Incineration in the Spotlight: Revised WI BREF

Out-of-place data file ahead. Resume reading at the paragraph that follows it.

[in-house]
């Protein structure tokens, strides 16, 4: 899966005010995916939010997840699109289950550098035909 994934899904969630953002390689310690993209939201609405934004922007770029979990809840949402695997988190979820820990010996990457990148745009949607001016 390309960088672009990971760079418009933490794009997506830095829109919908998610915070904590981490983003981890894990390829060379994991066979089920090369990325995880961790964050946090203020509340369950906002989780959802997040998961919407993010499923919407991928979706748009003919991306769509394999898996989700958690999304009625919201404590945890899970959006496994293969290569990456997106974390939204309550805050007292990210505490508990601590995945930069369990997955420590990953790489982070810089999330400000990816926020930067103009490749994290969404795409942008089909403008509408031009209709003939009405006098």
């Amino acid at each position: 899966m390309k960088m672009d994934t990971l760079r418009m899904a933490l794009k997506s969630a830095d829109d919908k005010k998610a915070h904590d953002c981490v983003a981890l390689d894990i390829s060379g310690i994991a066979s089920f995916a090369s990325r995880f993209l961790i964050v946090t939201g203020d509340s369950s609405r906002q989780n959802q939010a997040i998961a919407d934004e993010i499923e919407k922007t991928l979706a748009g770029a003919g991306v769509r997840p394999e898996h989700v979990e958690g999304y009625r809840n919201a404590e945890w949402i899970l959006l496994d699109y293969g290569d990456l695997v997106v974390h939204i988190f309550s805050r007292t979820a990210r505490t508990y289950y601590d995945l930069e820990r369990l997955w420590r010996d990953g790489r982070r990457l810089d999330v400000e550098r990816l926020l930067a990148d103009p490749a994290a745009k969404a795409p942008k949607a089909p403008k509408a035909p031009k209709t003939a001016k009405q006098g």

The Ardley Waste to Energy plant under construction in Oxfordshire, UK implements the Best Available Technique which will be described in the future BREF Photo by APS (UK) Ltd and courtesy of Clugston-Viridor and CNIM For many years European industrial emissions policy has taken an integrated approach, with the use of Best Available Techniques at its heart. While not originally mandatory, by 2010 the reference document outlining best practice for waste incineration became legally binding. Now however, those reference documents are to be revised, along with the emission limits they set. By Hubert de Chefdebien and Guillaume Perron-Piché Europe leads the world in environment protection policies, in particular thanks to the Best Available Techniques (BATs) and BAT Reference Document (BREFs) which seek to minimise industrial activities' environmental impacts through the use of proven techniques and technologies. With the new approach under the Industrial Emissions Directive (IED), where BREFs become legally-binding, the way they are written needs to be changed. As the revision of the Waste Incineration (WI) BREF is about to commence, it is important to note that the European Waste Incineration industry already achieves very good emission results. Since the mid-1990s, the cornerstone of the European industrial emissions policy has been an integrated approach. Simply put, it is not wise to protect an environmental media, such as air, by shifting the burden on – for example through greater energy or water use. The integrated approach was outlined in 12 criteria listed in the Integrated Pollution Prevention and Control (IPPC) Directive from 1996. These criteria include for instance the emissions to air and water, the consumption of raw materials, the energy efficiency, the need to prevent risks or accidents and the use of low-waste technology. The IPPC Directive became the leading Europe-wide legislation assessing industrial activities' impacts while also balancing each industry's specific realities and costs related to environmental protection. The IPPC Directive brought this integrated approach to the permitting process, whereby all EU industrial installations were henceforth required to have an environmental permit to operate and to implement BAT to reduce their environmental impact. The Directive stopped short of mandating uniform limits for all industries at the European level. Some sectors, such as the waste incineration industry, though, were already covered at a European level and many Member States of the then EU15 had stringent requirements on other industries. What these Best Available Techniques for various industries are was to be laid down at a later stage in BAT Reference Documents, the well-known BREFs. The EU as Forum to Determine BATs by Activity The IPPC Directive created an Information Exchange Forum, managed by the European Commission's Joint Research Centre's Seville location, called the European IPPC Bureau (EIPPCB). The Forum, convened by the Commission and comprising industries, Member States and NGOs, also created industry-specific Technical Working Groups. These were set-up to exchange and identify BATs based on input from the involved parties, and agree on what could be done, for example, to minimise air emissions. From this exchange, 33 BREF documents were written covering all the industries in the scope of the IPPC Directive. These massive technological textbooks, each hundreds of pages long (precisely 638 pages for the Waste Incineration BREF published in 2006), include a list of Best Available Techniques, some of them with related BAT Associated Emission Levels (BATAELs), which indicate the average emission levels reachable under normal operation. The existing BREFs, which are available freely online, were to give operators and competent authorities information on what can be considered BAT for the sector and what levels of emissions can be reached when implementing them. However applying the BATs from these BREFs was not mandatory and there was no direct link between the levels of these IPPC-BATAELs and the Limits set up as Emission Limit Values (ELVs) in the permits. A strengthened approach Between 2007 and 2010, the EU institutions recast the IPPC Directive, keeping the Integrated Approach and merging it with six other Directives, including the Waste Incineration Directive, the Large Combustion Plants Directive, covering the thermal power plants sector; and four other sectoral directives) under the IED. And this new proposal had teeth: the implementation of techniques achieving the performances of Best Available Techniques described in the part of the BREF called BAT conclusions became legally-binding. Moreover, the ELVs laid down in the former directives for incineration and a few other industries were copied in the IED. The difference is that they became considered as maximum ELVs, a kind of "safety net": the new general rule is that the ELVs to be set up in the operating permit by the competent authority must not be higher than the sector's BATAELs. There is therefore a major change in the BATAELs' essence since, instead of a typical level as it was under the IPPC, it will be from now on a ceiling value for Emission Limit Values in the permit. This is actually recognised by Article 13.7 of the IED, implying that the existing (IPPC) BATAELs are not to be used to set ELVs with the legally-binding nature of the new Directive. And, therefore, new IED-compatible BATAELs must be elaborated. Figure 2: In chronological order all the ½-hr average values of HCl measured over a year after treatment in a typical and efficient Flue Gas Cleaning system of the Dry type installed on a Municipal Solid Waste incinerator line. When looking at this graph, the typical LEVEL of emissions to consider (i.e. BATAEL s according to the IPPC directive) for this line would be, let us say, between 1 and 6 mg/Nm3. However, the value from this line to consider in order to establish a CEILING VALUE NOT TO BE EXCEEDED by Emission LIMIT VALUES (i.e. BATAEL s according to the IPPC directive) will be around 50 mg/Nm3. (Graph by L. Kosior, SITA) Waste Incineration under the IED In 2010, when the IED was published, Waste Incineration had already been complying for years with very strict requirements, in stark contrast to other sectors that demanded and obtained transitional plans in the IED to continue emitting more than the ELVs. Indeed, Waste Incineration has been regulated by the WID (Waste Incineration Directive) since 2000, itself a follow-up of two Directives from 1989 on prevention of air pollution from municipal waste incineration plants. For example, despite the large fluctuations in pollutants load upstream of the Flue Gas Cleaning systems, Waste Incineration plants are controlled on a much larger number of substances than any other industry. For the few substances also regulated in other industries (such as SOX or Dust), Waste Incinerators have lower ELVs and with much less possibility to derogate or exceed ELVs. Finally, ELVs for incineration plants are mandatory, not only in Normal Operating Conditions (NOCs) like for other industries, but also during Effective Operating Time (EOT) which also includes some Other Than Normal Operating Conditions (OTNOCs). The generalised compliance with these very stringent requirements was the result of a combination of a dynamic industry supplying flue gas cleaning equipment guaranteeing compliance with ELVs, and of the widespread use of such flue gas cleaning equipment at Waste Incineration plants. Figure 1: Under the IPPC Directive, BATAELs were typical average values obtained in operation when implementing the Best Available Techniques. The new IED-compatible BATAELs, which aim at capping the ELVs set up in the permits, must be elaborated differently Evolution of Waste Incinerati on since 2006 When examining government-issued emission reports compiling all emission sources, it is clear that Waste Incineration is not a problem for air quality. This was even recognised by leading decision-makers, including for example, Jürgen Trittin from the Green Party , who was Minister for the Environment in Germany. These declarations were also supported by scientific studies, all recognising that the current emissions from Waste incinerators in the EU are so low that they are not a key issue for Environment and Health. On the other hand, unlike many other sectors that still have room for reducing their emissions – and for which the IED was designed – there is nearly no margin to lower limits for incinerators because the levels currently obtained result from the use of Best Available Techniques for decades. In short, since operation already is at the optimum trade-off between releases and consumptions, further lowering air emissions at the stack would increase environmental impacts elsewhere. For instance, in some cases it is possible to slightly reduce the emission of a certain pollutant by overdosing a reagent. But at the emission level already reached by incineration, a slight improvement for air will require consuming far more resources (see Figure 3), thus generating more waste. This is because each extra quantity to capture beyond the optimum is exponentially more difficult and costly to abate than the first ones in a raw gas. Would it not have been better to use this extra reagent on other sectors where such pollutants are poorly or not abated? Figure 3: (Same data as in figure 2 but arranged by value) On this example, lowering the ½-hr HCl ELV from 60 to 10 mg/Nm3 would reduce the already very low HCl emitted flow by 0.9% but would require over 1000 times more reagent in mass (Original graph by L. Kosior, SITA) Plants are approaching the limit of the emission abatement capabilities and of the measurement systems, which cannot reliably detect lower concentration levels than those emitted by incineration plants. Still, technology suppliers kept on seeking improvements in Waste Incineration's environmental impact. Plants built today reach low long-term emission levels more efficiently in terms of reagents and energy: less residues are produced and operation is cheaper. But the heterogeneous nature of waste still implies that some emission peaks will occur, justifying, inter alia, the need to keep a margin between typical operation and Emission Limit Values. What are the challenges for the WI BREF revision? The IED recognises the need to reset the BREFs, the BAT Conclusions and the BATAELs to adapt to the new approach of the IED. The BREFs upon which the legally-binding ELVs will now be based must all be revised, and this is imminent for the waste incineration sector. Since the technology already yields excellent emissions abatement results and the incineration sector contributes very little to overall pollutant emissions, the challenge remaining is to quantify this and in particular to take into account that emissions from waste incineration inevitably fluctuate due to the inhomogeneous nature of this very peculiar fuel. Compared to many other waste treatment activities for which hardly any monitoring was done on their pollutant releases and transfers, there are huge datasets of operational values from incineration plants which must now be translated into legally-binding BATAELs. This is a statistical exercise that is particularly challenging because of the very low level of current emissions of incineration. This industry is the only one which must comply with ELVs even in some Other Than Normal Operating Conditions, and which must cope with a fuel that is ever-changing due to its intrinsic nature. If an emission peak is caused by the waste input, should a high emission value be discarded as non-BAT? Or should it instead be included in the averages to reflect the changing nature of waste, and not be discarded as alleged result of a failure of air protection equipment? Bourne Construction Engineering worked on the 2000+ tonnes of structural steel, with the scope of works including delivering the super structure to support the structural steel for both the envelope and bunker cranes, waste bunker, office blocks Credit: Bourne More to Come For more on this important topic don't miss the follow up feature in the July/August issue which will look into the ways to derive BATAELs from operating values. This procedure aims at characterising the excellent results already obtained in European plants and integrating these values into workable and legally-binding BATAELs. Hubert de Chefdebien is chairman of ESWET's Technical Committee and is a member of various waste management organisations He represents the Waste to Energy sector in numerous forums, including at the European Commission's BREFs Technical Working Groups. Guillaume Perron-Piché is policy officer at ESWET Glossary BAT: Best Available Technique BATAEL: Best Available Techniques Associated Emission Level BREF: BAT Reference Document EIPPCB: European IPPC Bureau (Seville) ELV: Emission Limit Value EOT: Effective Operating Time IED: Industrial Emissions Directive (2010/75/EU) IPPC: Integrated Pollution Prevention and Control Directive (96/61/EC) NGO: Non-Governmental Organisation NOC: Normal Operating Conditions OTNOC: Other Than Normal Operating Conditions WI BREF: Waste Incineration BREF WID: Waste Incineration Directive (2000/76/EC)